These preachers of bondage wouldn’t know freedom if it hit them upside the head.  In his letter to the Galatian believers—Paul had something entirely different to say than what the peddlers of religion in his day were preaching.

 What actually took place is this: I tried keeping rules and working my head off to please God, and it didn’t work. So I quit being a ‘law man’ so that I could be God’s man. Christ’s life showed me how, and enabled me to do it. I identified myself completely with him. Indeed, I have been crucified with Christ. My ego is no longer central. It is no longer important that I appear righteous before you or have your good opinion, and I am no longer driven to impress God. Christ lives in me. The life you see me living is not ‘mine,’ but it is lived by faith in the Son of God, who loved me and gave himself for me. I am not going to go back on that.    (Galatians 2:19-20, The Message Bible)

There is a better way. 

It’s called freedom—and it can be a rare commodity in some circles.

Luther, in speaking of the good by itself and the good for its expediency alone, instances the observance of the Christian day of rest—a day of repose from manual labour, and of activity in spiritual labour—a day of joy and cooperation in the work of Christ’s creation. ‘Keep it holy’, says he, ‘for its use’s sake—both to body and soul! But if anywhere the day is made holy for the mere day’s sake—if anywhere anyone sets up its observance upon a Jewish foundation, then I order you to work on it, to ride on it, to dance on it, to feast on it—to do anything that shall reprove this encroachment on the Christian spirit and liberty.’…

-Samuel Tayler Coleridge (1772-1834), Table Talk


The enemies of freedom are many—but I’d have to say that religion is it’s fiercest.  If that surprises you it shouldn’t.  

Religion has never been about the love of God but about the works of man.  Nothing has changed since the inception of man’s oldest institution.  More is done in the name of religion to keep people down and hold them back from actually following Jesus than any other single thing.   For a people who should be as free as anyone—us Jesus-followers—we sure can be a pretty bound up and tightly wound people.  It’s one thing for our younger brothers and sisters in the faith to be all hung up on keeping a list of rules that they feel they must follow to please God—but it’s altogether for us who ought to know better by now.  Shouldn’t we be following a person instead of a set of steps to spiritual success after all?   Doesn’t any measure of spiritual success for the Christian come down to following Jesus?

Jesus has written his law of love on our hearts if we know him at all—we can toss aside our note-pads.

It’s a bit disheartening to read about all the rules we should be keeping when Jesus said nothing of the sort.  He summed up the new law of love in a single sentence.  We, on the other hand—have volumes and volumes about the traditions and religious dogmas of man.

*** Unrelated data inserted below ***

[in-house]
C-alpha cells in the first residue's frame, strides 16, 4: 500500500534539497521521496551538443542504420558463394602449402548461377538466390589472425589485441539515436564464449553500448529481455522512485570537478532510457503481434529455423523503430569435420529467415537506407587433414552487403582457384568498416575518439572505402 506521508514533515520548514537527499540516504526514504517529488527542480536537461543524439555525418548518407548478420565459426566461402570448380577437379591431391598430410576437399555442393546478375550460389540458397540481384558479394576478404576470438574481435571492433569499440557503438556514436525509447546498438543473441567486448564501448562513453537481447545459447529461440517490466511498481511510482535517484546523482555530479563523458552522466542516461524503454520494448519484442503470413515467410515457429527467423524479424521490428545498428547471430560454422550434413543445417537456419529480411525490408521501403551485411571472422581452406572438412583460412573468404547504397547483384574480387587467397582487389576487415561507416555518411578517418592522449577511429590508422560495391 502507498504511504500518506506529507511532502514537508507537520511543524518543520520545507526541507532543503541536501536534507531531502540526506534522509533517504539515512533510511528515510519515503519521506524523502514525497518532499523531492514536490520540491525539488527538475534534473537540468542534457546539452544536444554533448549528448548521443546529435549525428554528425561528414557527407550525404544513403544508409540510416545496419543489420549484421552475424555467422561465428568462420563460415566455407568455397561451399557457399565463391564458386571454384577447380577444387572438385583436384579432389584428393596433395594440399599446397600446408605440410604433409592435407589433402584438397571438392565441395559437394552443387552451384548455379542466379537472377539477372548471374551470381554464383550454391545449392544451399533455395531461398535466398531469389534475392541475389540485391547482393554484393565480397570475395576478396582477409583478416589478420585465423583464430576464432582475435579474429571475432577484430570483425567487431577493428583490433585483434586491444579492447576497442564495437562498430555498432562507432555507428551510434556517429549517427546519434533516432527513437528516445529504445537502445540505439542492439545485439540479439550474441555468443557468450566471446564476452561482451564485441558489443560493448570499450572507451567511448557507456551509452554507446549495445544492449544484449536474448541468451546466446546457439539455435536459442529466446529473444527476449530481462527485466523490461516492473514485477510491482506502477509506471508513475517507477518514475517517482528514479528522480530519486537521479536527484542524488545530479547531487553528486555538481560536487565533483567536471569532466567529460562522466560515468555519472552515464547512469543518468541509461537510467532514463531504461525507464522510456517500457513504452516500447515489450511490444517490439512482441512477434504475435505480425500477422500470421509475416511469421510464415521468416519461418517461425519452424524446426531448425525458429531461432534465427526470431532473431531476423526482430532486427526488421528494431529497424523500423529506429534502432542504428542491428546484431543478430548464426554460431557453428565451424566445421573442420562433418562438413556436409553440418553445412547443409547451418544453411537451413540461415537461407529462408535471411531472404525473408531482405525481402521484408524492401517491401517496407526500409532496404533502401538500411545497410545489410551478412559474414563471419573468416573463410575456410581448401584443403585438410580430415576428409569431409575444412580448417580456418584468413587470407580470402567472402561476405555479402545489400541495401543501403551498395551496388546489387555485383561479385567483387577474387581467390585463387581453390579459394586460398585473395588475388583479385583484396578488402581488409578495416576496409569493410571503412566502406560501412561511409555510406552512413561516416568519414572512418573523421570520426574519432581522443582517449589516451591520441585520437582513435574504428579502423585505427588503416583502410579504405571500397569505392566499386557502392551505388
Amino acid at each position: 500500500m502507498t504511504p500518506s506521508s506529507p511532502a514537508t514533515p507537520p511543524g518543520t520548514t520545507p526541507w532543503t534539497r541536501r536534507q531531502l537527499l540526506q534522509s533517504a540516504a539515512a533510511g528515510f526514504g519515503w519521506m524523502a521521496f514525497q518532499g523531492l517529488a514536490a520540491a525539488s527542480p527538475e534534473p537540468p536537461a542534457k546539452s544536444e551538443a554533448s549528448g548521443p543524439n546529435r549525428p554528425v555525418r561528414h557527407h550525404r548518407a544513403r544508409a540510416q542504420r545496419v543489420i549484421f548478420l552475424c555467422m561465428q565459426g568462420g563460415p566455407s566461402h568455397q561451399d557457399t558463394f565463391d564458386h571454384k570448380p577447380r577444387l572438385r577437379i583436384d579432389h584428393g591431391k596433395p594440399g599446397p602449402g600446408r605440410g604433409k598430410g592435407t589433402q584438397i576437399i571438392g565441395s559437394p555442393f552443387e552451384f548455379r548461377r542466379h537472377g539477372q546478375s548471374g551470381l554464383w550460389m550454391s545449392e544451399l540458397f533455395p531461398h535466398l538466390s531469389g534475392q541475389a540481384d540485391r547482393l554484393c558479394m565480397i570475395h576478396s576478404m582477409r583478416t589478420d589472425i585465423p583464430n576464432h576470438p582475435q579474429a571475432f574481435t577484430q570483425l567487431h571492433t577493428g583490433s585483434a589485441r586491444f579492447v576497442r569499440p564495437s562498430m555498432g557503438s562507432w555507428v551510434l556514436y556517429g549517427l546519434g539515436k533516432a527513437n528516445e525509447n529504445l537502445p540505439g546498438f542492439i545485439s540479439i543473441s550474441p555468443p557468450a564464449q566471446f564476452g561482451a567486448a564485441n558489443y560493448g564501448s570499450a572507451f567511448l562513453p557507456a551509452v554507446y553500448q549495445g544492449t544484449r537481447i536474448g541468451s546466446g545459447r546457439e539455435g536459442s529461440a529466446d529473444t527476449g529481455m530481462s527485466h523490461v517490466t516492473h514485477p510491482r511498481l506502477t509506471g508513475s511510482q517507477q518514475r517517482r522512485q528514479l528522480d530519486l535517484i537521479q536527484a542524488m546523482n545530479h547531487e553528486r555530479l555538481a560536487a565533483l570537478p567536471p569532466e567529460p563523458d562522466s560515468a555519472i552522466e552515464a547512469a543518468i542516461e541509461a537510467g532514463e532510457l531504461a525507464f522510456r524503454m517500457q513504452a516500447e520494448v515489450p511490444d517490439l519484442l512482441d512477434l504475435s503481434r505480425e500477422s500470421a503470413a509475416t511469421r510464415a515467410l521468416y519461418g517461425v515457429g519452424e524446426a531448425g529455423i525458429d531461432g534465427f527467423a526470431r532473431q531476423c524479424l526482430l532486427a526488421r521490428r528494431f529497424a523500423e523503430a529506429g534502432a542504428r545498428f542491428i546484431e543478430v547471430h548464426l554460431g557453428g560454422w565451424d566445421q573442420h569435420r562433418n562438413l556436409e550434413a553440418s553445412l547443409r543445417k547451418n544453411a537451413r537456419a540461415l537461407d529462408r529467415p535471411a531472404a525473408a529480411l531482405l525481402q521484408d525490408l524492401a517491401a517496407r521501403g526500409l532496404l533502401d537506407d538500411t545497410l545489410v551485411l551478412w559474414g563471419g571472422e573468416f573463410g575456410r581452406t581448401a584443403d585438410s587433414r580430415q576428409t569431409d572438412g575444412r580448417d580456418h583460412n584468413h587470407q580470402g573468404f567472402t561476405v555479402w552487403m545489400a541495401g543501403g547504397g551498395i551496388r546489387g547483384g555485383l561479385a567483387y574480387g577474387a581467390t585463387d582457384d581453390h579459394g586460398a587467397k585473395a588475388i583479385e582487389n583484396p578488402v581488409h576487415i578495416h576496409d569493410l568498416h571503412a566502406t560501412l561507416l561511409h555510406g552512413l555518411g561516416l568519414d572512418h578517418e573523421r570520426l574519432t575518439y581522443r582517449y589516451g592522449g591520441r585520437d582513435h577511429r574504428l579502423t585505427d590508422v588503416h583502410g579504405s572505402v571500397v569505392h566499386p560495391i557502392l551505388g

Is it not clear to you that to go back to that old rule-keeping, peer-pleasing religion would be an abandonment of everything personal and free in my relationship with God? I refuse to do that, to repudiate God’s grace. If a living relationship with God could come by rule-keeping, then Christ died unnecessarily.   (Galatians 2:21, The Message Bible)

Is it time for you to stick a fork in religion and get back to pursuing your relationship with Jesus?

Freedom is transformative.

-President George W. Bush, May 1st, 2008 (Celebration of Asian Pacific American Heritage Month)


No matter your political persuasion—or non-persuasion—there is no arguing the effects that freedom can have on a country (of course it’s not so smooth at times or unopposed as we are seeing in other parts of the world—and then there are the blatant abuses of freedom here at home that may very well prove to be the undoing of our great democracy).  More specifically though—I’d like to look at the impact that freedom can have on one solitary human heart.

Like the slave girl that Lincoln purchased (see previous post) and her subsequent decision to stay with him after learning she was free to go where ever she pleased—freedom is a liberating and moving force.  Freedom has the power to transform a life like no other power on earth.  Just ask a prisoner upon their release from prison.

God loves us with a love that sets us free.

 15-16 We Jews know that we have no advantage of birth over ‘non-Jewish sinners.’ We know very well that we are not set right with God by rule-keeping but only through personal faith in Jesus Christ. How do we know? We tried it—and we had the best system of rules the world has ever seen! Convinced that no human being can please God by self-improvement, we believed in Jesus as the Messiah so that we might be set right before God by trusting in the Messiah, not by trying to be good.   (Galatians 2:15-16, The Message Bible) 

Some of us are up to our eyebrows in legalism—so caught up in the snares of rule-keeping that we don’t even bat an eyelash at it’s death-hold on us anymore.

The religion God promotes is never about rigid rules but it’s always about transforming freedom.

Sin will always keep you longer than you wanted to stay, make you pay more than you ever wanted to pay, and take you further than you ever intended to go.
-My friend Blaine Bartel
A few years ago I ran across a story that still moves me every time I read it.  The story is re-counted in Steve Brown’s riveting book, A Scandalous Freedom.